McAlindon, T. E. (2008). Association of periodontal disease and tooth loss with rheumatoid arthritis in the US populationThe Journal of rheumatology35(1), 70-76.

Kamer, A. R., Craig, R. G., Dasanayake, A. P., Brys, M., Glodzik-Sobanska, L., & de Leon, M. J. (2008). Inflammation and Alzheimer's disease: possible role of periodontal diseasesAlzheimer's & Dementia4(4), 242-250.

Saletu, A., Pirker‐Frühauf, H., Saletu, F., Linzmayer, L., Anderer, P., & Matejka, M. (2005). Controlled clinical and psychometric studies on the relation between periodontitis and depressive moodJournal of clinical periodontology32(12), 1219-1225.de Pablo, P., Dietrich, T., & 


Edited by Darryl, 18 October 2014 - 02:55 AM.

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#14 Kalliste

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Posted 18 October 2014 - 06:06 AM

You went to dentists who look at the crown of the tooth and want money, Mind. I have literally heard the same story a hundred times and I don't doubt it. Are you also afraid now? That's a common problem. Go see an oral hygienist then. Many dentists do not perform a periodontal examination worth the name. The gums simply do not bleed from mechanical force of flossing if healthy. You either clean the gums too rarely to heal the inflammation or you have hardened deposits in your approximal cavities that contain plenty of microorganisms.

Swishing with antimicrobial solution wont help. The bacteria are ancient warriors in the art of chemical warfare. They use the plaque to hide each other, they use quorumsensing to warn of chemical danger. They survive and the nice ones disappear leaving more aggressive species alive. This affects the gut flora negatively too, selecting the wrong bacteria for survival. Of course this does not stop Listerine and other from investing millions in marketing.

The only acceptable method is quality mechanical cleaning with individually fitted tools plus a sparse meal frequency and some fluoride to keep cavities away. The low meal frequency also seems to be the best way to keep the rest of the body in a good state, suggesting that evolution does not expect us to roll around in sugar.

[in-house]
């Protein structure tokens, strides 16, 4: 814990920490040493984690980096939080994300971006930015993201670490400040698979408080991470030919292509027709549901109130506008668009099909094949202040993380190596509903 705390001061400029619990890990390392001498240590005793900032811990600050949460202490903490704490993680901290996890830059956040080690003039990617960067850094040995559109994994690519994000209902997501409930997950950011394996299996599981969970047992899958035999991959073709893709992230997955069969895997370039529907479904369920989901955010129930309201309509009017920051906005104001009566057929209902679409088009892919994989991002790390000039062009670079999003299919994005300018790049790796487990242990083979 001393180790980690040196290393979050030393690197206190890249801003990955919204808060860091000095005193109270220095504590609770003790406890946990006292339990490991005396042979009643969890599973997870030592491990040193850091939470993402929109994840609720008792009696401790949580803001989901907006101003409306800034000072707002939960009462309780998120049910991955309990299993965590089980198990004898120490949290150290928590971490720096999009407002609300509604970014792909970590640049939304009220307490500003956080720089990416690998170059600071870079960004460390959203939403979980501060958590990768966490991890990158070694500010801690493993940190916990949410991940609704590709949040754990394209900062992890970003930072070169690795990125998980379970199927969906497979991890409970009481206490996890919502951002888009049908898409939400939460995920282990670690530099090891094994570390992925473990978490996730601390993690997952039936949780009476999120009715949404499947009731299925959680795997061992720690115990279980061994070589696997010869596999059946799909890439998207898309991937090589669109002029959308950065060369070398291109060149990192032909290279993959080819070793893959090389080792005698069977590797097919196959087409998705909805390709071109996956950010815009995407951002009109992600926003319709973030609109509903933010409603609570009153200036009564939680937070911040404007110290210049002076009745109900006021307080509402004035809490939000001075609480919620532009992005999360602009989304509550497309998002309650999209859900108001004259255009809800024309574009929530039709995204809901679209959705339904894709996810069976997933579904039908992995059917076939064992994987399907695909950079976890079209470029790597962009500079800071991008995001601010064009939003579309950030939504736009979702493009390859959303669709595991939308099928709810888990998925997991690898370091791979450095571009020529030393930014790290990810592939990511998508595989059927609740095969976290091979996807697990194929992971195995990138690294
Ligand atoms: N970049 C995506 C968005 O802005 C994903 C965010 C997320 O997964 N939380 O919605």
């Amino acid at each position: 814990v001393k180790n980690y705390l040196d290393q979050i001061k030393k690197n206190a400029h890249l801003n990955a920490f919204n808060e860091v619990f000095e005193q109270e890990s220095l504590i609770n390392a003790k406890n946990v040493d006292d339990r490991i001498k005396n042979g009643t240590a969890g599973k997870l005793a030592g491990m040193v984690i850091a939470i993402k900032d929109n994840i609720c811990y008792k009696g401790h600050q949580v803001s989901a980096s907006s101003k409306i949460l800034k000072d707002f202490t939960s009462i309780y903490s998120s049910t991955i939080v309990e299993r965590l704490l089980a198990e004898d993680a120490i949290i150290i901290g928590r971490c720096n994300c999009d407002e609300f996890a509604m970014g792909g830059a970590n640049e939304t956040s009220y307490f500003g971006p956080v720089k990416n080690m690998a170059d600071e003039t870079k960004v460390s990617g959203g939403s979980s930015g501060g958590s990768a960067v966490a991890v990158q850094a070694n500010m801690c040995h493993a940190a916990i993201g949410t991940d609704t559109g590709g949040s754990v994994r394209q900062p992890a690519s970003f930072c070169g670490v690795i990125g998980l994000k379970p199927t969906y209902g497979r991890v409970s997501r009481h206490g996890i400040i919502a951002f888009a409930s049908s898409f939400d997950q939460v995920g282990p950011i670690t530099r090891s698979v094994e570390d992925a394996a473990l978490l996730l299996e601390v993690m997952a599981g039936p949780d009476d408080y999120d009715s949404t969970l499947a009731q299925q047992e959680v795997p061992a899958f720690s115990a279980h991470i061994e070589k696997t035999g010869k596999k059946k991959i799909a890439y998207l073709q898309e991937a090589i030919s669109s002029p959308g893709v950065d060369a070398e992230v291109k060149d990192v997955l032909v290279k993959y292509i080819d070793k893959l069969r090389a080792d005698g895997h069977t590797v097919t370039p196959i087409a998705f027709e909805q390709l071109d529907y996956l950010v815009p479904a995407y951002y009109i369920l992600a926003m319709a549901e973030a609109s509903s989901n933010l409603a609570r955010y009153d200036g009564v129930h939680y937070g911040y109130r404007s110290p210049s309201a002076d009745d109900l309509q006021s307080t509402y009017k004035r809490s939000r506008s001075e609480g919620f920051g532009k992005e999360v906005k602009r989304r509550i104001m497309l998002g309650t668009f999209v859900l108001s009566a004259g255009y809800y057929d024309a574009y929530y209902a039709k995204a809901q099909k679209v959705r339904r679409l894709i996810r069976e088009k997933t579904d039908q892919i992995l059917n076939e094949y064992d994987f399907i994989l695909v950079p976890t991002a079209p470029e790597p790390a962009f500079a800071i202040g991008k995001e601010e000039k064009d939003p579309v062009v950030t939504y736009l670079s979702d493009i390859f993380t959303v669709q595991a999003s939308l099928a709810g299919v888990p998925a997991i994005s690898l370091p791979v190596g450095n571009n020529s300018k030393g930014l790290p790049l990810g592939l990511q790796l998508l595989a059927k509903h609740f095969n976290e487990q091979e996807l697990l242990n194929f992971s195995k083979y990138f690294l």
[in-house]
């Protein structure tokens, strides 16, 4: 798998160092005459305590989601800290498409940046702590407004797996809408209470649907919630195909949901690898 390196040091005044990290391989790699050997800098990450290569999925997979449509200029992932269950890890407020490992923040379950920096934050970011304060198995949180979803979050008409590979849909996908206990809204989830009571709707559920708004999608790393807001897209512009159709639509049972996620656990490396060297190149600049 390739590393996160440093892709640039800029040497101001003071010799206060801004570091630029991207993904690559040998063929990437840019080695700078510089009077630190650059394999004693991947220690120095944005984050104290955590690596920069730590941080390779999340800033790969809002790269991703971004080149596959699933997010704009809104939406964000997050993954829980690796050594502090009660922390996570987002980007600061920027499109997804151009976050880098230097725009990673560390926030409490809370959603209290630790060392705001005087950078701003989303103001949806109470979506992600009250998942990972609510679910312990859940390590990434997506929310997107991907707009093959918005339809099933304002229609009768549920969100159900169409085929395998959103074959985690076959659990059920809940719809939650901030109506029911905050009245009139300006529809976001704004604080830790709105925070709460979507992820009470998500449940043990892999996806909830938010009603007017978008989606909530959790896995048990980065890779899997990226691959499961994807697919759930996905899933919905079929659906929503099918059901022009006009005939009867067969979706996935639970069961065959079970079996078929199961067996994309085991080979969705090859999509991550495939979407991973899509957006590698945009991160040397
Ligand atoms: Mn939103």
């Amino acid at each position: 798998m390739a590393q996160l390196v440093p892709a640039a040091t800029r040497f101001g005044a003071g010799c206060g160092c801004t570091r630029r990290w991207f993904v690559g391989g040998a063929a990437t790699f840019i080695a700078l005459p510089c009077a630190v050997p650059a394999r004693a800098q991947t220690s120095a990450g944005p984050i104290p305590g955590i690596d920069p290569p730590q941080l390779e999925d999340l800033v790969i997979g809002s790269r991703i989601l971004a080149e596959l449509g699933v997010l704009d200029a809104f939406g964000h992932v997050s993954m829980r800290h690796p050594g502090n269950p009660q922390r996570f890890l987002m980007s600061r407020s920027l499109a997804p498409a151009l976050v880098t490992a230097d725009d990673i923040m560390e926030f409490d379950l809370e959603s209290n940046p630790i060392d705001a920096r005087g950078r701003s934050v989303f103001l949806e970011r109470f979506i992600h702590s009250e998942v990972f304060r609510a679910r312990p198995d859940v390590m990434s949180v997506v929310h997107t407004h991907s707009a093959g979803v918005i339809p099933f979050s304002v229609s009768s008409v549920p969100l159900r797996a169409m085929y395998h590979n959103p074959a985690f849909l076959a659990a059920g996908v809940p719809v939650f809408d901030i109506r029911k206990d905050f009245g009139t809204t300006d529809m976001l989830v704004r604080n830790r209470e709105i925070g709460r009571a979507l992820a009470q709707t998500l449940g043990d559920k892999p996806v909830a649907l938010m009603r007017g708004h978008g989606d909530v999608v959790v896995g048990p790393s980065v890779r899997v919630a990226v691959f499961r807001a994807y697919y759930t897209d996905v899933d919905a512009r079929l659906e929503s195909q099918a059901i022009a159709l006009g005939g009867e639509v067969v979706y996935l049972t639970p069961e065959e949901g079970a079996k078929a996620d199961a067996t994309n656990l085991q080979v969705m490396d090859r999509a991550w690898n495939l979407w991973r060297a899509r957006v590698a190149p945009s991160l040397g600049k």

Edited by Cosmicalstorm, 18 October 2014 - 06:16 AM.

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#15 Mind

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Posted 18 October 2014 - 12:28 PM

Thanks for the tip on the oral hygienist. If I go see one soon, I will let you know what they say.

 

I am afraid of getting more teeth drilled for no reason, but that is more a function of just finding a reputable dentist.



#16 Kalliste

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Posted 18 October 2014 - 01:14 PM

Tell them you want your x-rays for a second opinion if they tell you that there are cavities that need to be fixed. Also consider waiting for 12-18 months and having another scan if there is any uncertainty about a cavity, they wont have old pictures of you to compare with.

Some lesions look like they need a filling but then you look again a year or two later and they have not moved at all.

You can and should ask for prices in advance, it is possible to have a periodontal examination only. But 25 years is a long time with no x-rays.

A periapical lesion can exist with little notice and will also poison you so it's nice to find them with x-rays.


Edited by Cosmicalstorm, 18 October 2014 - 01:16 PM.


#17 niner

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Posted 18 October 2014 - 01:57 PM

Thanks for the tip on the oral hygienist. If I go see one soon, I will let you know what they say.

 

I am afraid of getting more teeth drilled for no reason, but that is more a function of just finding a reputable dentist.

 

There are some lousy dentists out there, just like there are some lousy doctors out there.  I had a bad dentist for about ten years, and he missed the beginnings of a problem that could have been dealt with easily at the time.  (It's being dealt with expensively now.)  After I left the first not-very-competent dentist, the next one I found (picked randomly from phone book-- bad method) was an absolute clown.  I finally asked my doctor for a recommendation, and ended up going to his dentist.  He's expensive but good.  Cosmicalstorm's advice is good-- I have pretty good gum genetics, and can easily get away without daily flossing, but if I don't floss often enough, my gums will bleed when I floss them.  It's a sure sign that something's going on down there.  Healthy gums are pretty tough.



#18 StephCThomp

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Posted 19 October 2014 - 04:05 AM

I have long since strongly suspected that many cases of Gingivitis merely reflect underlying Scurvy or sub-clinical Scurvy. Somehow, our medical and dental profession have forgotten all about this basic and lethal deficiency disease.

 

Lack of Vit C, and Scurvy, both cause heart attacks. There we have it - perhaps.

 

My theory is that extremely bad research protocols spot an association (a correlation) between gum health and cardiac events, then make the first year 'Research 101' mistake of assuming one is caused by the other.  Perhaps both are caused by a third variable - chronic low grade ascorbate deficiency.